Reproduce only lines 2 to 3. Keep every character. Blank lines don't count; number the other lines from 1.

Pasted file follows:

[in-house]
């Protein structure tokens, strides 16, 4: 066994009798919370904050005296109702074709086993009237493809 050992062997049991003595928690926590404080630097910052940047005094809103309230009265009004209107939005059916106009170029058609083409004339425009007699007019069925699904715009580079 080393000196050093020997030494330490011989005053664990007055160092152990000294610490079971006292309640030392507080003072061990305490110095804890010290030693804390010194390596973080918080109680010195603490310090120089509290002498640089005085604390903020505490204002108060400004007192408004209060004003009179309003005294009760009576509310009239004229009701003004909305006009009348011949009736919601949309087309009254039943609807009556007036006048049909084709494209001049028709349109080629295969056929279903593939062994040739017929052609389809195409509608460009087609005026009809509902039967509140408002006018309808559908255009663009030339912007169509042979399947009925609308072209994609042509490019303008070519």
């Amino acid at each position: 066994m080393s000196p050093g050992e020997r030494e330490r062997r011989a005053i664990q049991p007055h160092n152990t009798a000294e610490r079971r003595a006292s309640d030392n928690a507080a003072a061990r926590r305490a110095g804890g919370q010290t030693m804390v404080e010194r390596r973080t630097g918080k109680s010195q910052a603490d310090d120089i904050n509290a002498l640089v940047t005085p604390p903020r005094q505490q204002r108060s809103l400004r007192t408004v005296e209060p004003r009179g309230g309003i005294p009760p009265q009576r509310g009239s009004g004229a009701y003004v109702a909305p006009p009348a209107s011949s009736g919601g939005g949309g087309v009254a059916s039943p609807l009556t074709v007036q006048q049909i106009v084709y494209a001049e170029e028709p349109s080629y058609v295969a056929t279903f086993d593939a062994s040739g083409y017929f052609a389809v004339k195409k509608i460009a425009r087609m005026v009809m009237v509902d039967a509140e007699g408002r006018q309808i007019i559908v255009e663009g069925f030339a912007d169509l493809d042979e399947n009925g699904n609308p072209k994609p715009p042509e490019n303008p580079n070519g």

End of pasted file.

């Protein structure tokens, strides 16, 4: 066994009798919370904050005296109702074709086993009237493809 050992062997049991003595928690926590404080630097910052940047005094809103309230009265009004209107939005059916106009170029058609083409004339425009007699007019069925699904715009580079 080393000196050093020997030494330490011989005053664990007055160092152990000294610490079971006292309640030392507080003072061990305490110095804890010290030693804390010194390596973080918080109680010195603490310090120089509290002498640089005085604390903020505490204002108060400004007192408004209060004003009179309003005294009760009576509310009239004229009701003004909305006009009348011949009736919601949309087309009254039943609807009556007036006048049909084709494209001049028709349109080629295969056929279903593939062994040739017929052609389809195409509608460009087609005026009809509902039967509140408002006018309808559908255009663009030339912007169509042979399947009925609308072209994609042509490019303008070519």
């Amino acid at each position: 066994m080393s000196p050093g050992e020997r030494e330490r062997r011989a005053i664990q049991p007055h160092n152990t009798a000294e610490r079971r003595a006292s309640d030392n928690a507080a003072a061990r926590r305490a110095g804890g919370q010290t030693m804390v404080e010194r390596r973080t630097g918080k109680s010195q910052a603490d310090d120089i904050n509290a002498l640089v940047t005085p604390p903020r005094q505490q204002r108060s809103l400004r007192t408004v005296e209060p004003r009179g309230g309003i005294p009760p009265q009576r509310g009239s009004g004229a009701y003004v109702a909305p006009p009348a209107s011949s009736g919601g939005g949309g087309v009254a059916s039943p609807l009556t074709v007036q006048q049909i106009v084709y494209a001049e170029e028709p349109s080629y058609v295969a056929t279903f086993d593939a062994s040739g083409y017929f052609a389809v004339k195409k509608i460009a425009r087609m005026v009809m009237v509902d039967a509140e007699g408002r006018q309808i007019i559908v255009e663009g069925f030339a912007d169509l493809d042979e399947n009925g699904n609308p072209k994609p715009p042509e490019n303008p580079n070519g």